Travel, new and now: Historic bars, restored California hot springs resort, Amish mud sales


What's your favorite historic bar? The National Trust for Historic Preservation wants to know.

The organization is launching a March Madness-inspired bracket of 32 historic bars, including tiki bars, taverns, cocktail lounges, beer gardens, sports bars and dive bars. The public is invited to vote for favorites in four weekly matchups — from the initial 32 to a Sweet Sixteen, Elite Eight and Final Four — to determine which will advance to the next round. The winner will be announced the first week of April.

Candidates for the contest, called The Big Tap, include New Orleans' Lafitte Blacksmith Shop Bar, the Salty Dawg Saloon in Homer, Alaska, and Tycoons Alehouse & Eatery, a former speakeasy in Duluth, Minnesota.

Competitors were chosen based on research by National Trust staff and crowd-sourced suggestions on social media.

Winners of each weekly matchup round will receive banners from the National Trust and other promotional items proclaiming their status as one of America's favorite historic bars.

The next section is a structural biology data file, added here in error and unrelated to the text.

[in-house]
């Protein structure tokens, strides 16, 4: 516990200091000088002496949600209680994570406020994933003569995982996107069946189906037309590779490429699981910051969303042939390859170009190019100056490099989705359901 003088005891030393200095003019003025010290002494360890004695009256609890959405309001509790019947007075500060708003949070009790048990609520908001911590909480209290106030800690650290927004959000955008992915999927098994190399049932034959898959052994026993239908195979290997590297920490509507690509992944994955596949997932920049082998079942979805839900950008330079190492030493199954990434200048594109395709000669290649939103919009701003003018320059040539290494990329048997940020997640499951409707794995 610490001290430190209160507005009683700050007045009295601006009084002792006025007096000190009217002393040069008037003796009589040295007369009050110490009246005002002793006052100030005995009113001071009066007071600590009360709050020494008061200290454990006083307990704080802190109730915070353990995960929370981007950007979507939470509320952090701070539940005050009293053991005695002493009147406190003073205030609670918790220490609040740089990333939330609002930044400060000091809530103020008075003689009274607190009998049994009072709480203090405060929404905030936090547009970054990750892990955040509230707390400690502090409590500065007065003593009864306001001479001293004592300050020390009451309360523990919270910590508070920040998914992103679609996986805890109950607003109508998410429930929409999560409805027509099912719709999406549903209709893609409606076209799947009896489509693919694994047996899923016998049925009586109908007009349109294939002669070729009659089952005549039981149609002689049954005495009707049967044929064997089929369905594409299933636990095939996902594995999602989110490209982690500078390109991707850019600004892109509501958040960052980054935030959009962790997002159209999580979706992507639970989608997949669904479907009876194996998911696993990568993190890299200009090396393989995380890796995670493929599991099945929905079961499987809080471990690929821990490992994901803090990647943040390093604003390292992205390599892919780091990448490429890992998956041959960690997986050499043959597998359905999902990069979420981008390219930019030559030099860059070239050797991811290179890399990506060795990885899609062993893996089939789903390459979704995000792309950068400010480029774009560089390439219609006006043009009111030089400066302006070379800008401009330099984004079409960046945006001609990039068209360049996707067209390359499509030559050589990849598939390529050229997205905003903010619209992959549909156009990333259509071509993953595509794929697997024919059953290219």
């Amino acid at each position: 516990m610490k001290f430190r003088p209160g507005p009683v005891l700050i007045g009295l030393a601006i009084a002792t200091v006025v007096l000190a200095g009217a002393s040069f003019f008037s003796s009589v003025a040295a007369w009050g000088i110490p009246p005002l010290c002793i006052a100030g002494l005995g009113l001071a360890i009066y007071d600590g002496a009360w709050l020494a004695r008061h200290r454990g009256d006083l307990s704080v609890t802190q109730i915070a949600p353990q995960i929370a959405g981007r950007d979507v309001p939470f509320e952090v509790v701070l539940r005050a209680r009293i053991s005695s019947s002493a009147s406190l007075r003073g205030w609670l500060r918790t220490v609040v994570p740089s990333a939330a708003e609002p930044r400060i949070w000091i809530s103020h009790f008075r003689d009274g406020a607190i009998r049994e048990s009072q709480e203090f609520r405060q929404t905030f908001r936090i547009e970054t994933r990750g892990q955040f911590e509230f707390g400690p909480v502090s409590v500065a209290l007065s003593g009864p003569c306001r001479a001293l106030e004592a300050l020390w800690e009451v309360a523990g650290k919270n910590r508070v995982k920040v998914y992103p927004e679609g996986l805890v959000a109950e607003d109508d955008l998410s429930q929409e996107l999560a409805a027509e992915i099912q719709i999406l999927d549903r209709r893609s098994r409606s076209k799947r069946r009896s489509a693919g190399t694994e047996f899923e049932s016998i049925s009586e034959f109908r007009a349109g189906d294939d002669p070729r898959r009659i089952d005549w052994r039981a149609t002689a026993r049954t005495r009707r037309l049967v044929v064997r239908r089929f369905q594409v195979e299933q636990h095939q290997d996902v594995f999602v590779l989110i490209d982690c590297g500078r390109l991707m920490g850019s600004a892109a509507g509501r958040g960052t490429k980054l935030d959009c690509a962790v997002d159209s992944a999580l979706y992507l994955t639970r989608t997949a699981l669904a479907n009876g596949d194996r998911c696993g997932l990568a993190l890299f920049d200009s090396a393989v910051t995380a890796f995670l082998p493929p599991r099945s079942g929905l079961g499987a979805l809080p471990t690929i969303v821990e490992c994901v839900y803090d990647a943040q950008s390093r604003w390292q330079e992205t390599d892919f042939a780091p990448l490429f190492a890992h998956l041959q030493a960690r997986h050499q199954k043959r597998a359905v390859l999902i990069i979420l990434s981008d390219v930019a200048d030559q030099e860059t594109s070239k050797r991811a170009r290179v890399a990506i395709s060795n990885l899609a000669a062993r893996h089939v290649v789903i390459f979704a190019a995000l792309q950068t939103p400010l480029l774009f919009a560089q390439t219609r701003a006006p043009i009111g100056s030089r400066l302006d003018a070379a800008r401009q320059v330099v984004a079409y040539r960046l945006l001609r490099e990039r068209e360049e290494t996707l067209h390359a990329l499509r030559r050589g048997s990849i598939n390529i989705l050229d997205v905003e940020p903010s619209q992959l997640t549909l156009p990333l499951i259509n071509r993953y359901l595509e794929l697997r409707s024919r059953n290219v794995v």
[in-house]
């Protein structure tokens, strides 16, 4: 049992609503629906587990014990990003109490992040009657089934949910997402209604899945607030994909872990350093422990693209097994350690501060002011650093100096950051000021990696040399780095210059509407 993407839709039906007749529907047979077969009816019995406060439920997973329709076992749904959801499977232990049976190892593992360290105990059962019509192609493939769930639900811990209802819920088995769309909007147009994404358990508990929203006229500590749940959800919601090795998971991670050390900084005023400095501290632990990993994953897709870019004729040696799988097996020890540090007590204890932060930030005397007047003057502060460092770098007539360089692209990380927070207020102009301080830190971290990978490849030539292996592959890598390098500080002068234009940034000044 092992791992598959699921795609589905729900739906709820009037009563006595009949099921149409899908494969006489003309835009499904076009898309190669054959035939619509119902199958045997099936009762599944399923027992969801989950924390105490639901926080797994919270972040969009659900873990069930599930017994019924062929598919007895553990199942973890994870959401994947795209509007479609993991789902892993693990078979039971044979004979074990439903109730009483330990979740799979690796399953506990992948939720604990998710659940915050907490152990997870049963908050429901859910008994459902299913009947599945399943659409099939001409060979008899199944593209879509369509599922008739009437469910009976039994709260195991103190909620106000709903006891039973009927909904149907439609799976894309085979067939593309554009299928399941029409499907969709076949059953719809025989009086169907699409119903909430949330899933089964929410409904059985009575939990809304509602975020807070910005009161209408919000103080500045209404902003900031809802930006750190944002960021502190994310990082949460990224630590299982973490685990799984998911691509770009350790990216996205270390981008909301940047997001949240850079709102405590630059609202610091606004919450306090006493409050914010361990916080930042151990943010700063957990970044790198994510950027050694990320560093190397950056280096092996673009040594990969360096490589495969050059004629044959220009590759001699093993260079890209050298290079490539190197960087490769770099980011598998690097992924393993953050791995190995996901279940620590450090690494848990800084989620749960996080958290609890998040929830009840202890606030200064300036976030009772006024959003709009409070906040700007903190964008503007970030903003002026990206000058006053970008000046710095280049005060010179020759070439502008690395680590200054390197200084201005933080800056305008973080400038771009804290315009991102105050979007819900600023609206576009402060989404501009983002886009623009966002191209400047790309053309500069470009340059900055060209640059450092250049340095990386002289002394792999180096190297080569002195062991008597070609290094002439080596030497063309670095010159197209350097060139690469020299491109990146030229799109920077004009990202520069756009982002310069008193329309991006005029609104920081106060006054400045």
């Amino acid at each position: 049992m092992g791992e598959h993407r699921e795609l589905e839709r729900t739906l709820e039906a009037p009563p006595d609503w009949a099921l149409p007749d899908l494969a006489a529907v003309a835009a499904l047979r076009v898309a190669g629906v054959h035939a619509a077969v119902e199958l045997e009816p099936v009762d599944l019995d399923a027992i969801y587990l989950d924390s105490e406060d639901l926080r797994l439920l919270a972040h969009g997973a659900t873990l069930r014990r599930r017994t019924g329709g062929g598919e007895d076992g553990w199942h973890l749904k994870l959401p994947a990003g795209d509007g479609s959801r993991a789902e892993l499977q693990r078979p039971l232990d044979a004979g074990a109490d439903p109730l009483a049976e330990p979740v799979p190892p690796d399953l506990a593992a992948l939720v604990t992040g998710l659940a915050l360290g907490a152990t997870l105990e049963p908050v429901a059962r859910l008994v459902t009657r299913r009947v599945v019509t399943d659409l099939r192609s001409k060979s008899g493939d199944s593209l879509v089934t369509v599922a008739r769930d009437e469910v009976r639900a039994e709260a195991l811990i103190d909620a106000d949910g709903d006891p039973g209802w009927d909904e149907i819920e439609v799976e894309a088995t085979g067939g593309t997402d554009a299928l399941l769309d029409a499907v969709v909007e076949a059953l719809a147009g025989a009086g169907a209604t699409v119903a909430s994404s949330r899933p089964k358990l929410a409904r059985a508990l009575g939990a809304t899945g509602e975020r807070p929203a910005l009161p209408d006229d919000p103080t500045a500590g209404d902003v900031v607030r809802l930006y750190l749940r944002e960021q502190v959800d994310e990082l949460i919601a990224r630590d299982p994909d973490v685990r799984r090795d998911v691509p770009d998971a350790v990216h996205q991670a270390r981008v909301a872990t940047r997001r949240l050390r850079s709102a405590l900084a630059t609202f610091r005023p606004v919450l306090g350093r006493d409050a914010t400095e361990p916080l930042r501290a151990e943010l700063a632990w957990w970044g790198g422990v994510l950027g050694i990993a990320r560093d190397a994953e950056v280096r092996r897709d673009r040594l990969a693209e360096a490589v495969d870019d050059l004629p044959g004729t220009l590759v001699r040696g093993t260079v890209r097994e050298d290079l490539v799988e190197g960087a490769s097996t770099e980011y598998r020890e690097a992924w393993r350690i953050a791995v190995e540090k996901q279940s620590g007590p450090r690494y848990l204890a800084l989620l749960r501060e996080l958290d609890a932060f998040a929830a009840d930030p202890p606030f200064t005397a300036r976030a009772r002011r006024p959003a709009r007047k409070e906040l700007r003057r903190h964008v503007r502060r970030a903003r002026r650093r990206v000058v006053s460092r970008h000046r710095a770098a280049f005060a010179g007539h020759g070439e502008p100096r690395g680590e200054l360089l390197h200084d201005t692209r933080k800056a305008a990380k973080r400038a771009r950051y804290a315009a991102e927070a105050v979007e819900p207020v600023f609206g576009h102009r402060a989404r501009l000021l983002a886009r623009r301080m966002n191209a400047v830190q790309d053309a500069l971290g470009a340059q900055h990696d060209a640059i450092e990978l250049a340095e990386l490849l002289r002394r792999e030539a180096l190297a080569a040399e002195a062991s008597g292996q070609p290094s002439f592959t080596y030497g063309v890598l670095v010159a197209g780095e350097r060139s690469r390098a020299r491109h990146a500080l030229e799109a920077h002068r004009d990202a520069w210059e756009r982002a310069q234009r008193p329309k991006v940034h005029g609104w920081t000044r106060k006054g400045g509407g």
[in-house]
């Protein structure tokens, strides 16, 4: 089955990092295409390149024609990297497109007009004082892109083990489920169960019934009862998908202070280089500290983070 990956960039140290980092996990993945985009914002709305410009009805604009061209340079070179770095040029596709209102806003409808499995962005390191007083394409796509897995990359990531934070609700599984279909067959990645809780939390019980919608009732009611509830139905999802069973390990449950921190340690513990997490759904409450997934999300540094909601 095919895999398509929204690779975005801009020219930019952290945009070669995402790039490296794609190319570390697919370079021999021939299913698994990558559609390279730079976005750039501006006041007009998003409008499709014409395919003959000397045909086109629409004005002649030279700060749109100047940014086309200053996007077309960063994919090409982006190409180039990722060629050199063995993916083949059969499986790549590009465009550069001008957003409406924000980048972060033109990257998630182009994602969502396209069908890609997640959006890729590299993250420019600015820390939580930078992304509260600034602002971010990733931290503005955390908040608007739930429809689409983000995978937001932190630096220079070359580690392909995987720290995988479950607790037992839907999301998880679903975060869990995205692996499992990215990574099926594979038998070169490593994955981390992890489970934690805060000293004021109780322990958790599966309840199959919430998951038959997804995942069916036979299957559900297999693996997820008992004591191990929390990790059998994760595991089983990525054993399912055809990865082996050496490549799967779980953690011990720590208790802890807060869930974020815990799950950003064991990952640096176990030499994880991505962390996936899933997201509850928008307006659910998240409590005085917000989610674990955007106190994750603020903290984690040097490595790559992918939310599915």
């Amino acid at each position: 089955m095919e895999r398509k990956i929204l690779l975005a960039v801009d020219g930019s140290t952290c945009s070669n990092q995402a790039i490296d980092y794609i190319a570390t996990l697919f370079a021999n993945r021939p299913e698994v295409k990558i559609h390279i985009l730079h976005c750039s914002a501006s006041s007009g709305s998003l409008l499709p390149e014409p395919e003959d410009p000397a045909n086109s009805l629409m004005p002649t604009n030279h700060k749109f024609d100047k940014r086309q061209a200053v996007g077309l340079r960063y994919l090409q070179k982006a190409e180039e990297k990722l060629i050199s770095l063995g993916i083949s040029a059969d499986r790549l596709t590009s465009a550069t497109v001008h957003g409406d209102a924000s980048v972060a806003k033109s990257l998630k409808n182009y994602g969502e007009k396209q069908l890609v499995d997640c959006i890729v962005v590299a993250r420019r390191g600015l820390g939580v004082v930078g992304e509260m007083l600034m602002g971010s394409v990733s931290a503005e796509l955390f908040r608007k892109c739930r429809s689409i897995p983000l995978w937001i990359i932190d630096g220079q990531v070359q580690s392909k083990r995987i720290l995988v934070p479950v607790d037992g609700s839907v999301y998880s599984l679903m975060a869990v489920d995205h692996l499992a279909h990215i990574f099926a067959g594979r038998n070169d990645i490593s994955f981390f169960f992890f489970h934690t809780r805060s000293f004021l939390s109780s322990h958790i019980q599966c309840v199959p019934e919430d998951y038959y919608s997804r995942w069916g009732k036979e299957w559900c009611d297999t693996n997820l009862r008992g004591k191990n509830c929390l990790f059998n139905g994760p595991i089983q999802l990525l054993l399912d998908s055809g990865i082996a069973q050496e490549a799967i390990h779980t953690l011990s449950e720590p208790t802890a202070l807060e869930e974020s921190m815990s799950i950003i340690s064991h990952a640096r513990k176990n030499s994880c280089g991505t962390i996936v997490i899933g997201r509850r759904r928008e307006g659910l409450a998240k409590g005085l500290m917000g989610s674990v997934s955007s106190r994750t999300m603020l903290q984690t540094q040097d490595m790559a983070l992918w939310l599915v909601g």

To vote in The Big Tap, visit



A hot springs resort in Northern California has reopened a year after being destroyed by wildfire.

The blaze destroyed 23 bedrooms on the upper floors of the historic 1915 hotel at Wilbur Hot Springs in rugged Colusa County on March 29, 2014.

The first floor of the hotel was restored, but instead of replacing the upper floors, the resort built cottages, including seven duplex cabins that house up to two people in each of the 14 units, and a large suite cabin that accommodates four. The units were designed by Cavco Industries, which produces vacation cabins and park model RVs, but they were custom-designed for the lodge with oak floors, pine ceilings, built-in desks, private baths and scenic views.

Guests bring their own food to prepare in a spacious community kitchen, but once a month, a guest chef makes five meals featuring locally sourced products.

The resort is also off-grid — cell phones don't work there and there is no Internet access for guests. With the nearest town 22 miles away, the resort is also known for starry skies.

Many guests are from the San Francisco Bay area, about 2 ½ hours away, but the hot mineral springs and nature preserve attract visitors from around the world. Prices begin at $215 per night, midweek single occupancy rate. Details at .



When the snow melts and the spring thaw begins, it's mud season. And that's when Lancaster County, Pennsylvania, known for its local Amish community, holds its annual Mud Sales.

The sales raise funds for volunteer fire companies and attract crowds looking for everything from Amish quilts and antiques to lumber, buggies and lawn equipment.

The sales take place from late February to mid-April, with a few more other times of year. Most begin at 8 or 8:30 a.m. with activities all day long. Pennsylvania Dutch food specialties are typically sold as well, from Dutch chicken corn soup to funnel cakes.

For dates, parking arrangements and details, visit .